‘In this immersive tale of a landscape artist’s life, written with restrained lyricism, John Spurling has also given us an entertaining and insightful study about the art of nature, and the nature of art.’ Tan Twan Eng, author of The Garden of Evening Mists

Foretold by Thunder

When journalist Jake Wolsey stumbles upon a declassified file showing Winston Churchill’s interest in the ancient Etruscan civilisation his curiosity brings peril in its wake.

He soon attracts the unlikely attention of alluring archaeologist Florence Chung – and that of MI6. As the two are pursued across Europe and Africa in search of the Etruscans’ sacred text, danger closes in and more questions than answers arise. Are there powers in the sky modern science has yet to understand? Could the ancients predict the future? And what really explains the rise of Rome, that of Nazi Germany, the ebb and flow of history itself?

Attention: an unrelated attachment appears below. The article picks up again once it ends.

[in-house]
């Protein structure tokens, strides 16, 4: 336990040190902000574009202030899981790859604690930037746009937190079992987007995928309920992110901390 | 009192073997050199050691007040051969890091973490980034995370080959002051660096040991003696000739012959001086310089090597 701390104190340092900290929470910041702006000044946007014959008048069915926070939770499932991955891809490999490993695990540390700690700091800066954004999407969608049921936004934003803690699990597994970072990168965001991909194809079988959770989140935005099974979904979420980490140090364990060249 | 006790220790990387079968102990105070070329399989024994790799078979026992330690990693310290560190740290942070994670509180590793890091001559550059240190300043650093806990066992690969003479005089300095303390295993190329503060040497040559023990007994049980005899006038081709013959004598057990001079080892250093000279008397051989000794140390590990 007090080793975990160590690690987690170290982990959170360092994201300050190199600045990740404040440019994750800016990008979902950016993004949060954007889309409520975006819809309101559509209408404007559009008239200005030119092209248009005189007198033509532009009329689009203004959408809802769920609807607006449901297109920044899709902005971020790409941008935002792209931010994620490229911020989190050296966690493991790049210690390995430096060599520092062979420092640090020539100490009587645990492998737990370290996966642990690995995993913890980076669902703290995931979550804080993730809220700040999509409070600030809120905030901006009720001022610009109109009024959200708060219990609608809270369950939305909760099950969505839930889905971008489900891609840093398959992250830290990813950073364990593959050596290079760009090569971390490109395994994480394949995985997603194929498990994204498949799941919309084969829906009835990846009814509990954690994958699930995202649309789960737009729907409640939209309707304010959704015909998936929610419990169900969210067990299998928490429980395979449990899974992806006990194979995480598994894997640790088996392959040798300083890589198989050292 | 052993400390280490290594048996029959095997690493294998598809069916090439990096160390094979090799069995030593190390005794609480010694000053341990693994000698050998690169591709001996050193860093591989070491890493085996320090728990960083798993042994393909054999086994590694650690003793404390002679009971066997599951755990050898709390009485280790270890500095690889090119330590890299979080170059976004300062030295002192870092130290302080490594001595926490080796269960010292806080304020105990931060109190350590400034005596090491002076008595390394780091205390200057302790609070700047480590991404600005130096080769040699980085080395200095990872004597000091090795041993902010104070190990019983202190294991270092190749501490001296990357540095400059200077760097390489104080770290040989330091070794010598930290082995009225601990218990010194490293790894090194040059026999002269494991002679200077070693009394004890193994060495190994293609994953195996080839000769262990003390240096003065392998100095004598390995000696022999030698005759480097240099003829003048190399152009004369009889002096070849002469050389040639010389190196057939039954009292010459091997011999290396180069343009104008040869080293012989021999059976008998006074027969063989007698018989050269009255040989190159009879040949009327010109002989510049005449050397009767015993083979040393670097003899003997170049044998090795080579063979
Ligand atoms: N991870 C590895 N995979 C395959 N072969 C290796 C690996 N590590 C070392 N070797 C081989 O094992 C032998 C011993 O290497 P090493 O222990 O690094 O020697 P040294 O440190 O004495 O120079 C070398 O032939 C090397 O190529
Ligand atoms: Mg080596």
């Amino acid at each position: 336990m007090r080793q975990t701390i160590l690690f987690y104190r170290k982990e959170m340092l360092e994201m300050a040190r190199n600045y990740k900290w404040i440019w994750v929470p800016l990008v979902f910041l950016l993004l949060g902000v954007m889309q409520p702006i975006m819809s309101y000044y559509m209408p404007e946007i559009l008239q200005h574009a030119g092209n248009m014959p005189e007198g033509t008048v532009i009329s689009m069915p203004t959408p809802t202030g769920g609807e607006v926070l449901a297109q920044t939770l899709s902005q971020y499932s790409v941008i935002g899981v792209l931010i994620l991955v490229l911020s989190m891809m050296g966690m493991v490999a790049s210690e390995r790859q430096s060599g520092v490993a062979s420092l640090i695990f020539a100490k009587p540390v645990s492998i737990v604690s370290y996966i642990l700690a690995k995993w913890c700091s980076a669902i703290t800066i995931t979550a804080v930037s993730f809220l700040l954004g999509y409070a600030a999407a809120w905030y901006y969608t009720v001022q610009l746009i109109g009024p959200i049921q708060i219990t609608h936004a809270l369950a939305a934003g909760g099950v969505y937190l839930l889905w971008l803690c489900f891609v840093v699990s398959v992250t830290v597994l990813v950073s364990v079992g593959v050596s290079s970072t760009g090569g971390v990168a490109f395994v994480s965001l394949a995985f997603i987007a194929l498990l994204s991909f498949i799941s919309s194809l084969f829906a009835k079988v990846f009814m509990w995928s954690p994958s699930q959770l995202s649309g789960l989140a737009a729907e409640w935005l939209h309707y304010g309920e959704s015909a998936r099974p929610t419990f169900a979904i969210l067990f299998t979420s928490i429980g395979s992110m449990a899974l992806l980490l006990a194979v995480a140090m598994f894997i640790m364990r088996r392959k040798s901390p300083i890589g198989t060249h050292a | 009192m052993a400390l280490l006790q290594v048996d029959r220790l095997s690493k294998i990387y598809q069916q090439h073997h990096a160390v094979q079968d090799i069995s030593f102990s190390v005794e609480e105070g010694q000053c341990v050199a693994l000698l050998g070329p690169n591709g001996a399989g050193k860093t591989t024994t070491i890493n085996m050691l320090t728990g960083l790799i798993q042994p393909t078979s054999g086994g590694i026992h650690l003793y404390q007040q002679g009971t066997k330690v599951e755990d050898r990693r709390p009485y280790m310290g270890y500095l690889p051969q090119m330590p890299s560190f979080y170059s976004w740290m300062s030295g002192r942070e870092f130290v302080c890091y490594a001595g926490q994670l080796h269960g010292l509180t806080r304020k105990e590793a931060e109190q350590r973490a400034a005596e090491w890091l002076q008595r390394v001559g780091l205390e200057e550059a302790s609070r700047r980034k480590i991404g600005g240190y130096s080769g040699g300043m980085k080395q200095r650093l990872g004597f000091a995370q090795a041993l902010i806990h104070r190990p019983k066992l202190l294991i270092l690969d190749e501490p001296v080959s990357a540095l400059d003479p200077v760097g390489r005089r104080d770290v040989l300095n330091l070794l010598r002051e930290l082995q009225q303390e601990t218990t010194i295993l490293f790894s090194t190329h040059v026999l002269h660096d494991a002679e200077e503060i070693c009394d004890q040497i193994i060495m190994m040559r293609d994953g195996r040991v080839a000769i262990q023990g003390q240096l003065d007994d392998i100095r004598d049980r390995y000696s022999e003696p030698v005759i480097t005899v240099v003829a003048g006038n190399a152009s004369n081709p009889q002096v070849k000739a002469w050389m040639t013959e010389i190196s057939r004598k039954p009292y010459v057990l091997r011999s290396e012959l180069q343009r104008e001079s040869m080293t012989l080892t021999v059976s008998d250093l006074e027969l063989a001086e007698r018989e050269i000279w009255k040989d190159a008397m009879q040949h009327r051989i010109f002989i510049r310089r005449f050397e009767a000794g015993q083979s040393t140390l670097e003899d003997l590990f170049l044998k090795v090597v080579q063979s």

In a thrilling race against time and enemies known and unknown, Wolsey fears the very survival of the West may depend on his ability to stay one step ahead of his adversaries.

The Napoleon Complex

‘Extraordinary… one of the most intelligent historical thrillers I’ve read in a long time.’ Dean Crawford, bestselling author of Covenant

Reporter Jake Wosley has seen things he never thought possible. His life changed forever after discovering classified documents showing Churchill’s curious obsession with the ancient Etruscan civilisation. Now he’s hiding out in Thailand, trying to put the past behind him. But when a mysterious letter arrives containing cryptic references to Napoleon Bonaparte, Jake is drawn back in to a centuries-old conspiracy.